With a bag of frozen peas or a bowl of cold water, you can curb strong emotions and trick your body into relaxation mode.
Do you ever get so worked up that you feel out of control? Maybe your heart is pounding, your mind is spinning, and it feels so bad you want to jump out of your own skin? Fortunately, there’s a simple and effective tool you can use to calm down in a matter of seconds: icy-cold water.
How can cold water be so effective? It sounds too simple, right?
The answer most likely lies within biological adaptations that allowed seagoing mammals to hunt underwater for long periods of time. Even though we aren’t dolphins or seals (too bad), vestiges of these adaptations remain in us . Scientists named the mechanism resulting from these adaptations the mammalian dive reflex, or the dive reflex, for short.
Specifically, the dive reflex is a series of physiological responses that happen when air-breathing vertebrates (that includes you) hold their breath under cold water. It’s a survival instinct that slows your heart rate and causes your body to conserve oxygen .
Fortunately, you don’t have to dive into a pool of frigid water to trigger your dive reflex. Applying cold water to your face (especially the area beneath your eyes) while holding your breath is enough to do the trick. Here are a couple of different ways to achieve this calming reflex.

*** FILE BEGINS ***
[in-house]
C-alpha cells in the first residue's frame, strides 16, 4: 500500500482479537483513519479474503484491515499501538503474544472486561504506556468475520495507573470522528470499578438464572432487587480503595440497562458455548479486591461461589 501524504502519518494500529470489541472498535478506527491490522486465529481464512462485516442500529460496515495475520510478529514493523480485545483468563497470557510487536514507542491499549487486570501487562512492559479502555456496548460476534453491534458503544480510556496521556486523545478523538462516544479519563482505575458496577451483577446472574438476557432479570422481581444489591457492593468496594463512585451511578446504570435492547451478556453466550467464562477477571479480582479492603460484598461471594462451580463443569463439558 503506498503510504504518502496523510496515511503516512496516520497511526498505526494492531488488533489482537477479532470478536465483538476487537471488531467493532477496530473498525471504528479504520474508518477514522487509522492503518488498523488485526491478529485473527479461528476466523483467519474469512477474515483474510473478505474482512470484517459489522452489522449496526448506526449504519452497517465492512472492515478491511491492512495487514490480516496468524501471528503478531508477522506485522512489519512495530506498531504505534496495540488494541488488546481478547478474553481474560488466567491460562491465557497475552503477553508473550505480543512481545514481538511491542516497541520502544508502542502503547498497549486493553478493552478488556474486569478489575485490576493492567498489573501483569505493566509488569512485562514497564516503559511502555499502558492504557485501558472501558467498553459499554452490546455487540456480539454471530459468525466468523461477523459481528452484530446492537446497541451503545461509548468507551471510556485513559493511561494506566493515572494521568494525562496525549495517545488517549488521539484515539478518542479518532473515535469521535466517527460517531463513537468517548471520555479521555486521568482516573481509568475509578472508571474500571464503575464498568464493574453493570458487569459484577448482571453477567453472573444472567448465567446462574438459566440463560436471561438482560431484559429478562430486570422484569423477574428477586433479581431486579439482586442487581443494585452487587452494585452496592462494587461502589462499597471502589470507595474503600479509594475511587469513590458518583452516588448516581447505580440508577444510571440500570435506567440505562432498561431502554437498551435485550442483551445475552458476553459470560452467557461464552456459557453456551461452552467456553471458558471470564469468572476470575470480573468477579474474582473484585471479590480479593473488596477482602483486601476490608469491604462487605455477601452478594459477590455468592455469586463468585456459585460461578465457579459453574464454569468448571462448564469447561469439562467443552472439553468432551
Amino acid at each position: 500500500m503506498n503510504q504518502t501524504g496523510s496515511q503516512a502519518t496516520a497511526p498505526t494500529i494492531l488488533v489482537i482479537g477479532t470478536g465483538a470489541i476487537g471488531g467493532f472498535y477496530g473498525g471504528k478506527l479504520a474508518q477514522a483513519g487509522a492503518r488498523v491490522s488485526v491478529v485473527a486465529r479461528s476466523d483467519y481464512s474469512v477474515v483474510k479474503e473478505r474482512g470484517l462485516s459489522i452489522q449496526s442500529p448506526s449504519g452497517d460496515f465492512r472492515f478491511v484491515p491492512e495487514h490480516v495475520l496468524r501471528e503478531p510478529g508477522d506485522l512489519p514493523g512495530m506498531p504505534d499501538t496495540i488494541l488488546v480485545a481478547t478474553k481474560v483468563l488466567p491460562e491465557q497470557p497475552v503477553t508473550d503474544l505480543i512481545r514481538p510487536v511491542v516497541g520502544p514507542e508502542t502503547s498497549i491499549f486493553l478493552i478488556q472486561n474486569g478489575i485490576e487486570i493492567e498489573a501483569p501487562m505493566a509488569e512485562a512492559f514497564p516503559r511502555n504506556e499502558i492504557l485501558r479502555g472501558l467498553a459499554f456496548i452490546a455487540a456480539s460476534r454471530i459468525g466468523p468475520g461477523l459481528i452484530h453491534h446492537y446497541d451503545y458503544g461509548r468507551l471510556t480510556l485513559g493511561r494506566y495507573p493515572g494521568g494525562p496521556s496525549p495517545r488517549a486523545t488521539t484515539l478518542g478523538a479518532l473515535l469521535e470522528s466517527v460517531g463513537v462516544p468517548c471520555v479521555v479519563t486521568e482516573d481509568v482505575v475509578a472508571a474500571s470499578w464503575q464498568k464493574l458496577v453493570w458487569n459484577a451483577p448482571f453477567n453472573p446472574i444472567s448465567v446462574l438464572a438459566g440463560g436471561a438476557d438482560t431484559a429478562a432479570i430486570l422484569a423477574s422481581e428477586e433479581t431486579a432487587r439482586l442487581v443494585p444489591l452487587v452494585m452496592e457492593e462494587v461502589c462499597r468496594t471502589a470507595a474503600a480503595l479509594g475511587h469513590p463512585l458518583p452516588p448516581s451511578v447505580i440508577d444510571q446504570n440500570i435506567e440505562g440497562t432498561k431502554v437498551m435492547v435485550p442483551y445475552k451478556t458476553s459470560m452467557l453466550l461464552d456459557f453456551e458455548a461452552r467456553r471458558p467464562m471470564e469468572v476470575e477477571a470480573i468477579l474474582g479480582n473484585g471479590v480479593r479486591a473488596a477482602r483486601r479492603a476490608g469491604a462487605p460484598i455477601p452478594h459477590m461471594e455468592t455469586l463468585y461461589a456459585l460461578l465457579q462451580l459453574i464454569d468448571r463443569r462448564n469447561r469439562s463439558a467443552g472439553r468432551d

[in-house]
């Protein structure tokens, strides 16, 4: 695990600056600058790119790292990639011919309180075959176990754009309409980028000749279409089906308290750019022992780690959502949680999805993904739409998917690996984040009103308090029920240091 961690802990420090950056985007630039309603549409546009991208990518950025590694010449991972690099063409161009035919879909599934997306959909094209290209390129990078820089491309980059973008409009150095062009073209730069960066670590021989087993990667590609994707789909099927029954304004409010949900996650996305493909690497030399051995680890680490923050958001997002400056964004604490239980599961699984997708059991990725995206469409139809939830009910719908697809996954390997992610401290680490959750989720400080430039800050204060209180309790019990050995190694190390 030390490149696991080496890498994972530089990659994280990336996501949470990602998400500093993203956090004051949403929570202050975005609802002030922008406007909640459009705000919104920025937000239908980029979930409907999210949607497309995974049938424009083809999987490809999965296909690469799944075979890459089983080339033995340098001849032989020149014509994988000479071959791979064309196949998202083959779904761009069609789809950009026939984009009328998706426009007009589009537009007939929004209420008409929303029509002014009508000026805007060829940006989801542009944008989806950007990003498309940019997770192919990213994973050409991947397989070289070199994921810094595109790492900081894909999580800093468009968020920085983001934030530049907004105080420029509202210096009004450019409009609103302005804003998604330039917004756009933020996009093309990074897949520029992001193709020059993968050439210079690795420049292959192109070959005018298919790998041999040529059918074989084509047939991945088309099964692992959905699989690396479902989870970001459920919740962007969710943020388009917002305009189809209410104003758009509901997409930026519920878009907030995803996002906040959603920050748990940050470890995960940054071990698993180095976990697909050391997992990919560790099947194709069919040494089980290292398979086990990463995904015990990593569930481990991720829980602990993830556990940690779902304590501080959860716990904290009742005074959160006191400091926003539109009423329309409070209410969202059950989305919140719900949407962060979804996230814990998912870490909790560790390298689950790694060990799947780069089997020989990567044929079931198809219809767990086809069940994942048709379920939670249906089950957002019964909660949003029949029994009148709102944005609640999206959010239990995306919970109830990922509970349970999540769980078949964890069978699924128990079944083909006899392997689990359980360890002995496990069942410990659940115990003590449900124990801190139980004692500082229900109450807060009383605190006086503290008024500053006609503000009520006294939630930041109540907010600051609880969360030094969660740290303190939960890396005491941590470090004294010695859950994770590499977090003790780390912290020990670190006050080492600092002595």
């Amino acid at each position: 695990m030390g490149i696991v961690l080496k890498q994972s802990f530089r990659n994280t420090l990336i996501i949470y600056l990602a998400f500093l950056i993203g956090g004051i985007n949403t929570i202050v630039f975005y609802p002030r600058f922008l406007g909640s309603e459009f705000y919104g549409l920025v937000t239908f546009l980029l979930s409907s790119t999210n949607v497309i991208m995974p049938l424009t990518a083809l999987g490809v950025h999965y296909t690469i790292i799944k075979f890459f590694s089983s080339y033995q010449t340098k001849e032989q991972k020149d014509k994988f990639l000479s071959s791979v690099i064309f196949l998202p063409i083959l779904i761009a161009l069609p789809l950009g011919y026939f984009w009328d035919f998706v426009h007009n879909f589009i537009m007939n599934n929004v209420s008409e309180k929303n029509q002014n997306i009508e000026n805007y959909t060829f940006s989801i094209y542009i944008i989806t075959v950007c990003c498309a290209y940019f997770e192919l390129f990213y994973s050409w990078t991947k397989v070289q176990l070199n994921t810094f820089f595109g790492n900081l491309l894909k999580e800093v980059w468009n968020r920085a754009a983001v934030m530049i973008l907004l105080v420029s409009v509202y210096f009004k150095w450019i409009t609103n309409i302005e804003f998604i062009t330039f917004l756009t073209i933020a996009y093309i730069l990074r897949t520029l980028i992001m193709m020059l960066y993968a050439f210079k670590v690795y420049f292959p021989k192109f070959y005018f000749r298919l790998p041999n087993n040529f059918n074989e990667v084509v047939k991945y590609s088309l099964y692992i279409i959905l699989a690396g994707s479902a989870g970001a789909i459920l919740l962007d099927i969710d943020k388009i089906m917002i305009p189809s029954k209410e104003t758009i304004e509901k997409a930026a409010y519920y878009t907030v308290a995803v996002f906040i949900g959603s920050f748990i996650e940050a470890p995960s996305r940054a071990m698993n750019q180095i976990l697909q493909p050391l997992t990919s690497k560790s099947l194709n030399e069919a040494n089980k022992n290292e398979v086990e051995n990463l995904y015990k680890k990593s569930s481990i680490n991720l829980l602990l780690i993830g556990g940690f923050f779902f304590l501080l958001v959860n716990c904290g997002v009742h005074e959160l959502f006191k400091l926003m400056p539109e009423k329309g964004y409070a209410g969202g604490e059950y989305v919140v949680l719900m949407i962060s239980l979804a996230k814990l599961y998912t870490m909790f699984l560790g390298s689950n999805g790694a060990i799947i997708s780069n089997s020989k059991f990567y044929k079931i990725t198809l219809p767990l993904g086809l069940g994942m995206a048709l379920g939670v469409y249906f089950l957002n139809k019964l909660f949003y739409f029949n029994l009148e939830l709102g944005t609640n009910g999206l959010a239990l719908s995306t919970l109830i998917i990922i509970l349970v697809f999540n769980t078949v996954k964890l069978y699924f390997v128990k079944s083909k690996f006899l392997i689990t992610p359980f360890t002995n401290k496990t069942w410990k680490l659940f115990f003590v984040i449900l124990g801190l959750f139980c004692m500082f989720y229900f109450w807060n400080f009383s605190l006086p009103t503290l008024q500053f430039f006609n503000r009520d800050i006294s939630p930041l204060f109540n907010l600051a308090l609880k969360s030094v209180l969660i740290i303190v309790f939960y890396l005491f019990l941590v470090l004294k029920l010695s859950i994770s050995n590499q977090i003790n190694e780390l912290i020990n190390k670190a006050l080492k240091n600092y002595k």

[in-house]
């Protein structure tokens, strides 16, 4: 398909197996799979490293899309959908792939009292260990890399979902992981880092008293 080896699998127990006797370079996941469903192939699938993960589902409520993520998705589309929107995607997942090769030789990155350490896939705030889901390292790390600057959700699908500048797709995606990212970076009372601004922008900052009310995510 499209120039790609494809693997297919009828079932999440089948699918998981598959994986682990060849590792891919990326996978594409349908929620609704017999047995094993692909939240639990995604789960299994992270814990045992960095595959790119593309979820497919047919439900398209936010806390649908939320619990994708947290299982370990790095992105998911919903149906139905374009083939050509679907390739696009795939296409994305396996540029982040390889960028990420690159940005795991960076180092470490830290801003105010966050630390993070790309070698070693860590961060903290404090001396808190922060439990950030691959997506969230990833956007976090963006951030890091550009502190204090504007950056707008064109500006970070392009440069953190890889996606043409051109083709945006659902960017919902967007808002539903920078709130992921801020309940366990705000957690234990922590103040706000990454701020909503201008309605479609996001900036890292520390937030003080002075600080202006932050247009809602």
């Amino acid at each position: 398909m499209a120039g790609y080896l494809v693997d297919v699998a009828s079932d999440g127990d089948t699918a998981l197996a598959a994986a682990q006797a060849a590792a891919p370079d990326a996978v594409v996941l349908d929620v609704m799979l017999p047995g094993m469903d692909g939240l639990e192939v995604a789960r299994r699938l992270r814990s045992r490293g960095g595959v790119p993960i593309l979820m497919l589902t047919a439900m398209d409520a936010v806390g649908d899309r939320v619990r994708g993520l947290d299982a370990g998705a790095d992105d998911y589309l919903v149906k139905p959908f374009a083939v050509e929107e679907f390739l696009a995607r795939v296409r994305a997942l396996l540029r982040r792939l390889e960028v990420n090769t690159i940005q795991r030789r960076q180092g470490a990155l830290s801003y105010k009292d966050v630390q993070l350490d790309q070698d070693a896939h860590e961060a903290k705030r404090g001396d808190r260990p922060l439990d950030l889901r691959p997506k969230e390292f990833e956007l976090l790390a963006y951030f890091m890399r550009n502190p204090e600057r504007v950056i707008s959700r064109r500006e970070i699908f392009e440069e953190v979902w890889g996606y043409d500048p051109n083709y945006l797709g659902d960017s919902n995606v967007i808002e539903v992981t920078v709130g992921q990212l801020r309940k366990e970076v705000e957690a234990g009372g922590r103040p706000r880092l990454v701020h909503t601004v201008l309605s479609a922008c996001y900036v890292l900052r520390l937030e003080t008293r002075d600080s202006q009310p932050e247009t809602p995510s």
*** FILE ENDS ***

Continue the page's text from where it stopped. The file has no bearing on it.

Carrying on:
Techniques that trigger your dive reflex
Warning: If you have a history of heart problems or an eating disorder (particularly anorexia nervosa), please consult your doctor before activating the dive reflex. This reflex lowers your heart rate and could be dangerous for you.
- Fill a bowl with water. Add ice to make it very cold.
- Bend over the bowl and hold your breath.
- Put your face in the water for 30 seconds.
- Make sure the area beneath your eyes is submerged (don’t just dunk your chin).
If you can’t or don’t want to submerge your face in cold water, you can grab a bag of ice or frozen vegetables and do the following:
- Hold the bag to the area around your eyes and cheekbones.
- Bend over. Yes, this might feel strange, but it enhances the effect.
- Hold your breath for 30 seconds.
We hope these techniques help you regain your cool when hot emotions feel unbearable. If you often experience intense emotions that create challenges for you, you might benefit from Dialectical Behavior Therapy (DBT). It’s a form of talk therapy that teaches skills to manage and diffuse strong emotions.
If you or someone you love would benefit from talking to a mental health provider in Tennessee, contact Athena Care.
One of our Care Coordinators will help you get the care you need.
Rachel Swan, MS
Rachel has a Masters of Science in Clinical Psychology from Vanderbilt University, where she spent 16 years as a Research Analyst in the Psychology and Human Development Department.